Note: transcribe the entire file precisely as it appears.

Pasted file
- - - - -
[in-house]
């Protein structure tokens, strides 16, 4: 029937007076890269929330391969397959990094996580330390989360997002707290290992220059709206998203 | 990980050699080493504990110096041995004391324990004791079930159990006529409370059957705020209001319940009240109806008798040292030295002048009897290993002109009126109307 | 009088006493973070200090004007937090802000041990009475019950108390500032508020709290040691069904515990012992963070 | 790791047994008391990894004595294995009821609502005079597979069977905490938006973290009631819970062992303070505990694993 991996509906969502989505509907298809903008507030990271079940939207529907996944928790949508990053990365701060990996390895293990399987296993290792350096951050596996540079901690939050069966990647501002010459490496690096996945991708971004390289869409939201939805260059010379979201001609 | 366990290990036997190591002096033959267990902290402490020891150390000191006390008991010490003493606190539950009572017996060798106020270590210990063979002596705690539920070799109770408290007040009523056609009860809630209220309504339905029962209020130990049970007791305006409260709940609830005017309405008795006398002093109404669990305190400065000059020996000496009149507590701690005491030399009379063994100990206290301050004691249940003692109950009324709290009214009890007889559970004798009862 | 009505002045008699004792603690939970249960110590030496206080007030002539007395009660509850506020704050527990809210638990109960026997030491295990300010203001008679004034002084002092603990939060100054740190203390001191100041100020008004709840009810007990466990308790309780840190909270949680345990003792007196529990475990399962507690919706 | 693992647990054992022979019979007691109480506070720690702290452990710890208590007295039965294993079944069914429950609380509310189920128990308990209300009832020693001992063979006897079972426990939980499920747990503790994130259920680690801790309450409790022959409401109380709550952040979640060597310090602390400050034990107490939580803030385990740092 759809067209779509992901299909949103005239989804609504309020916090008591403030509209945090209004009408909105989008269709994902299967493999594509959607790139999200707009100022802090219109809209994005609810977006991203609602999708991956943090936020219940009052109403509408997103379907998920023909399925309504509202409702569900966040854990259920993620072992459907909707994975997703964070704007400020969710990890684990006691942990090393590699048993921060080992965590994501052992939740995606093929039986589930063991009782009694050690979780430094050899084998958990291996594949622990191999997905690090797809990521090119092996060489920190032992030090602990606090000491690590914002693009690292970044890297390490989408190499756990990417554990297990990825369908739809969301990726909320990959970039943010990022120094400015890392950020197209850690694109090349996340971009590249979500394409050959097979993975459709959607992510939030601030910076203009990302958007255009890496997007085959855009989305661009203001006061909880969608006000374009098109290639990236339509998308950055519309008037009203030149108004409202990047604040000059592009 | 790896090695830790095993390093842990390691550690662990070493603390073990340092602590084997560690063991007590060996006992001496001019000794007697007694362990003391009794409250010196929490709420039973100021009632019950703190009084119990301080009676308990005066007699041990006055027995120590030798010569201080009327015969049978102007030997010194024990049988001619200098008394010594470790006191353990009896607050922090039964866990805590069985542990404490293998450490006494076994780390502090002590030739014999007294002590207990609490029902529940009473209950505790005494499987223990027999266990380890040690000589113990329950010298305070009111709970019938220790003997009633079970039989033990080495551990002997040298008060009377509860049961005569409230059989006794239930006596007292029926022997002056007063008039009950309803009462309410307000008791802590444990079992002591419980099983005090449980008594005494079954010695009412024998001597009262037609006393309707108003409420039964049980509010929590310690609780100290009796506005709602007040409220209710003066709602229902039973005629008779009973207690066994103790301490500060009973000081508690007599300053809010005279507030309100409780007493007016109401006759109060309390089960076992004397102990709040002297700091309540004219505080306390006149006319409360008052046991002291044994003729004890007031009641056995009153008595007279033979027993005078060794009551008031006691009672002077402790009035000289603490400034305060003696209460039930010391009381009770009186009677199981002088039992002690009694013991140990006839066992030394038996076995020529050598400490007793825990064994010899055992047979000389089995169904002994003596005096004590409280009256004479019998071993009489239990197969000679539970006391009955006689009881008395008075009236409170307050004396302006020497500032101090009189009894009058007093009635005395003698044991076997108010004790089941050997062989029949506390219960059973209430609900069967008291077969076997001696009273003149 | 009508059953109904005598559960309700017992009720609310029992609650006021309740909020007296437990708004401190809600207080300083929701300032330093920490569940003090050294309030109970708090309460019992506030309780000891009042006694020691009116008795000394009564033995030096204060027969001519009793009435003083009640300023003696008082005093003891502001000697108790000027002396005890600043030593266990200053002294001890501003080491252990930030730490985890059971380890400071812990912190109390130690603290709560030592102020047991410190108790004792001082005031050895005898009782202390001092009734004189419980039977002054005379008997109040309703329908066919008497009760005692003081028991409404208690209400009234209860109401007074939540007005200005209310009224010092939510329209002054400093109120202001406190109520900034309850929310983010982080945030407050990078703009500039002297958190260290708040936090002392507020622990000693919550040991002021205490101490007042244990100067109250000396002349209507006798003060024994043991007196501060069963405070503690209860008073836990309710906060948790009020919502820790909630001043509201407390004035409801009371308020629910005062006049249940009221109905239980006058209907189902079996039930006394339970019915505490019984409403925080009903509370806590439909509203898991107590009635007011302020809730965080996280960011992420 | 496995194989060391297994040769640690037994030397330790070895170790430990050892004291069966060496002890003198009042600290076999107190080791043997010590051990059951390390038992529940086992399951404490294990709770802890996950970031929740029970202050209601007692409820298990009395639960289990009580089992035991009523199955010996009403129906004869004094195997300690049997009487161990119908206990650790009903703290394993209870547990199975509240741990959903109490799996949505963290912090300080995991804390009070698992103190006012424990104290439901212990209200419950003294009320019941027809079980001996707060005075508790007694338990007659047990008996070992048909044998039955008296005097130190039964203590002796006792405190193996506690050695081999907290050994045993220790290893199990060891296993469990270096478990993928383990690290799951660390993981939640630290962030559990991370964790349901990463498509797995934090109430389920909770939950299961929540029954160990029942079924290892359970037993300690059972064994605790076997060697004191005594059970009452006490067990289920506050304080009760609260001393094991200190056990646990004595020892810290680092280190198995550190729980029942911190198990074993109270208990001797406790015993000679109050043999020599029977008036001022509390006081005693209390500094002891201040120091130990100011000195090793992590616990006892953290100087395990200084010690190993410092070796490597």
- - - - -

[in-house]
């Protein structure tokens, strides 16, 4: 029937007076890269929330391969397959990094996580330390989360997002707290290992220059709206998203 | 990980050699080493504990110096041995004391324990004791079930159990006529409370059957705020209001319940009240109806008798040292030295002048009897290993002109009126109307 | 009088006493973070200090004007937090802000041990009475019950108390500032508020709290040691069904515990012992963070 | 790791047994008391990894004595294995009821609502005079597979069977905490938006973290009631819970062992303070505990694993 991996509906969502989505509907298809903008507030990271079940939207529907996944928790949508990053990365701060990996390895293990399987296993290792350096951050596996540079901690939050069966990647501002010459490496690096996945991708971004390289869409939201939805260059010379979201001609 | 366990290990036997190591002096033959267990902290402490020891150390000191006390008991010490003493606190539950009572017996060798106020270590210990063979002596705690539920070799109770408290007040009523056609009860809630209220309504339905029962209020130990049970007791305006409260709940609830005017309405008795006398002093109404669990305190400065000059020996000496009149507590701690005491030399009379063994100990206290301050004691249940003692109950009324709290009214009890007889559970004798009862 | 009505002045008699004792603690939970249960110590030496206080007030002539007395009660509850506020704050527990809210638990109960026997030491295990300010203001008679004034002084002092603990939060100054740190203390001191100041100020008004709840009810007990466990308790309780840190909270949680345990003792007196529990475990399962507690919706 | 693992647990054992022979019979007691109480506070720690702290452990710890208590007295039965294993079944069914429950609380509310189920128990308990209300009832020693001992063979006897079972426990939980499920747990503790994130259920680690801790309450409790022959409401109380709550952040979640060597310090602390400050034990107490939580803030385990740092 759809067209779509992901299909949103005239989804609504309020916090008591403030509209945090209004009408909105989008269709994902299967493999594509959607790139999200707009100022802090219109809209994005609810977006991203609602999708991956943090936020219940009052109403509408997103379907998920023909399925309504509202409702569900966040854990259920993620072992459907909707994975997703964070704007400020969710990890684990006691942990090393590699048993921060080992965590994501052992939740995606093929039986589930063991009782009694050690979780430094050899084998958990291996594949622990191999997905690090797809990521090119092996060489920190032992030090602990606090000491690590914002693009690292970044890297390490989408190499756990990417554990297990990825369908739809969301990726909320990959970039943010990022120094400015890392950020197209850690694109090349996340971009590249979500394409050959097979993975459709959607992510939030601030910076203009990302958007255009890496997007085959855009989305661009203001006061909880969608006000374009098109290639990236339509998308950055519309008037009203030149108004409202990047604040000059592009 | 790896090695830790095993390093842990390691550690662990070493603390073990340092602590084997560690063991007590060996006992001496001019000794007697007694362990003391009794409250010196929490709420039973100021009632019950703190009084119990301080009676308990005066007699041990006055027995120590030798010569201080009327015969049978102007030997010194024990049988001619200098008394010594470790006191353990009896607050922090039964866990805590069985542990404490293998450490006494076994780390502090002590030739014999007294002590207990609490029902529940009473209950505790005494499987223990027999266990380890040690000589113990329950010298305070009111709970019938220790003997009633079970039989033990080495551990002997040298008060009377509860049961005569409230059989006794239930006596007292029926022997002056007063008039009950309803009462309410307000008791802590444990079992002591419980099983005090449980008594005494079954010695009412024998001597009262037609006393309707108003409420039964049980509010929590310690609780100290009796506005709602007040409220209710003066709602229902039973005629008779009973207690066994103790301490500060009973000081508690007599300053809010005279507030309100409780007493007016109401006759109060309390089960076992004397102990709040002297700091309540004219505080306390006149006319409360008052046991002291044994003729004890007031009641056995009153008595007279033979027993005078060794009551008031006691009672002077402790009035000289603490400034305060003696209460039930010391009381009770009186009677199981002088039992002690009694013991140990006839066992030394038996076995020529050598400490007793825990064994010899055992047979000389089995169904002994003596005096004590409280009256004479019998071993009489239990197969000679539970006391009955006689009881008395008075009236409170307050004396302006020497500032101090009189009894009058007093009635005395003698044991076997108010004790089941050997062989029949506390219960059973209430609900069967008291077969076997001696009273003149 | 009508059953109904005598559960309700017992009720609310029992609650006021309740909020007296437990708004401190809600207080300083929701300032330093920490569940003090050294309030109970708090309460019992506030309780000891009042006694020691009116008795000394009564033995030096204060027969001519009793009435003083009640300023003696008082005093003891502001000697108790000027002396005890600043030593266990200053002294001890501003080491252990930030730490985890059971380890400071812990912190109390130690603290709560030592102020047991410190108790004792001082005031050895005898009782202390001092009734004189419980039977002054005379008997109040309703329908066919008497009760005692003081028991409404208690209400009234209860109401007074939540007005200005209310009224010092939510329209002054400093109120202001406190109520900034309850929310983010982080945030407050990078703009500039002297958190260290708040936090002392507020622990000693919550040991002021205490101490007042244990100067109250000396002349209507006798003060024994043991007196501060069963405070503690209860008073836990309710906060948790009020919502820790909630001043509201407390004035409801009371308020629910005062006049249940009221109905239980006058209907189902079996039930006394339970019915505490019984409403925080009903509370806590439909509203898991107590009635007011302020809730965080996280960011992420 | 496995194989060391297994040769640690037994030397330790070895170790430990050892004291069966060496002890003198009042600290076999107190080791043997010590051990059951390390038992529940086992399951404490294990709770802890996950970031929740029970202050209601007692409820298990009395639960289990009580089992035991009523199955010996009403129906004869004094195997300690049997009487161990119908206990650790009903703290394993209870547990199975509240741990959903109490799996949505963290912090300080995991804390009070698992103190006012424990104290439901212990209200419950003294009320019941027809079980001996707060005075508790007694338990007659047990008996070992048909044998039955008296005097130190039964203590002796006792405190193996506690050695081999907290050994045993220790290893199990060891296993469990270096478990993928383990690290799951660390993981939640630290962030559990991370964790349901990463498509797995934090109430389920909770939950299961929540029954160990029942079924290892359970037993300690059972064994605790076997060697004191005594059970009452006490067990289920506050304080009760609260001393094991200190056990646990004595020892810290680092280190198995550190729980029942911190198990074993109270208990001797406790015993000679109050043999020599029977008036001022509390006081005693209390500094002891201040120091130990100011000195090793992590616990006892953290100087395990200084010690190993410092070796490597």